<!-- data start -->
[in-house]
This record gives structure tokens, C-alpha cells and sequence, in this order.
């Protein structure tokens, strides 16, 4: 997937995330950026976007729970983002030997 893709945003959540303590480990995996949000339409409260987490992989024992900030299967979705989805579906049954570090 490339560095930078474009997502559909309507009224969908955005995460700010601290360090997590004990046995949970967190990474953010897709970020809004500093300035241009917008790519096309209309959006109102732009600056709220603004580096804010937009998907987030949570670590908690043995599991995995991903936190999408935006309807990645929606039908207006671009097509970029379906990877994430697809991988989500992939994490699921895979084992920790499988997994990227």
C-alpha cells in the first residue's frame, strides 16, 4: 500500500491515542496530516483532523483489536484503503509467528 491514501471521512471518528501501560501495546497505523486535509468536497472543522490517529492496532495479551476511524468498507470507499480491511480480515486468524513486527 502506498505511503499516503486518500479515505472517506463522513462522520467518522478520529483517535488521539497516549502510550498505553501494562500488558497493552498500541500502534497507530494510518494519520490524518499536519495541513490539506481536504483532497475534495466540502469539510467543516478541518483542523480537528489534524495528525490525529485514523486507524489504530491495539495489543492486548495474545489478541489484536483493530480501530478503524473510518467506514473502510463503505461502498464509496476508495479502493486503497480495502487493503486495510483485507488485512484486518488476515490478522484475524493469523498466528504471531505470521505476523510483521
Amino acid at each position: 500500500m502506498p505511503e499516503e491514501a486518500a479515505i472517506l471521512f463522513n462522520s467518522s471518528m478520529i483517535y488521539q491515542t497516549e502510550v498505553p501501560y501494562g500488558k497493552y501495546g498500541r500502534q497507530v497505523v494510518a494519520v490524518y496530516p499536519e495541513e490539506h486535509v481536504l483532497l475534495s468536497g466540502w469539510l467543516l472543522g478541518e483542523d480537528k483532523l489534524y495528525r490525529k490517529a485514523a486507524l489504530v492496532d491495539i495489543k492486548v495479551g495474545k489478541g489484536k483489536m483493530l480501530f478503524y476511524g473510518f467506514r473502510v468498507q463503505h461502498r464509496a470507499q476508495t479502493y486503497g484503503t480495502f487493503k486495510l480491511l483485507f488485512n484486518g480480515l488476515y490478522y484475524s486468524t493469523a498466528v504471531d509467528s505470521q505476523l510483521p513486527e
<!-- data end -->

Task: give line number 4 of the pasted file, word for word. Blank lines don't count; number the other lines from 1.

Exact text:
C-alpha cells in the first residue's frame, strides 16, 4: 500500500491515542496530516483532523483489536484503503509467528 491514501471521512471518528501501560501495546497505523486535509468536497472543522490517529492496532495479551476511524468498507470507499480491511480480515486468524513486527 502506498505511503499516503486518500479515505472517506463522513462522520467518522478520529483517535488521539497516549502510550498505553501494562500488558497493552498500541500502534497507530494510518494519520490524518499536519495541513490539506481536504483532497475534495466540502469539510467543516478541518483542523480537528489534524495528525490525529485514523486507524489504530491495539495489543492486548495474545489478541489484536483493530480501530478503524473510518467506514473502510463503505461502498464509496476508495479502493486503497480495502487493503486495510483485507488485512484486518488476515490478522484475524493469523498466528504471531505470521505476523510483521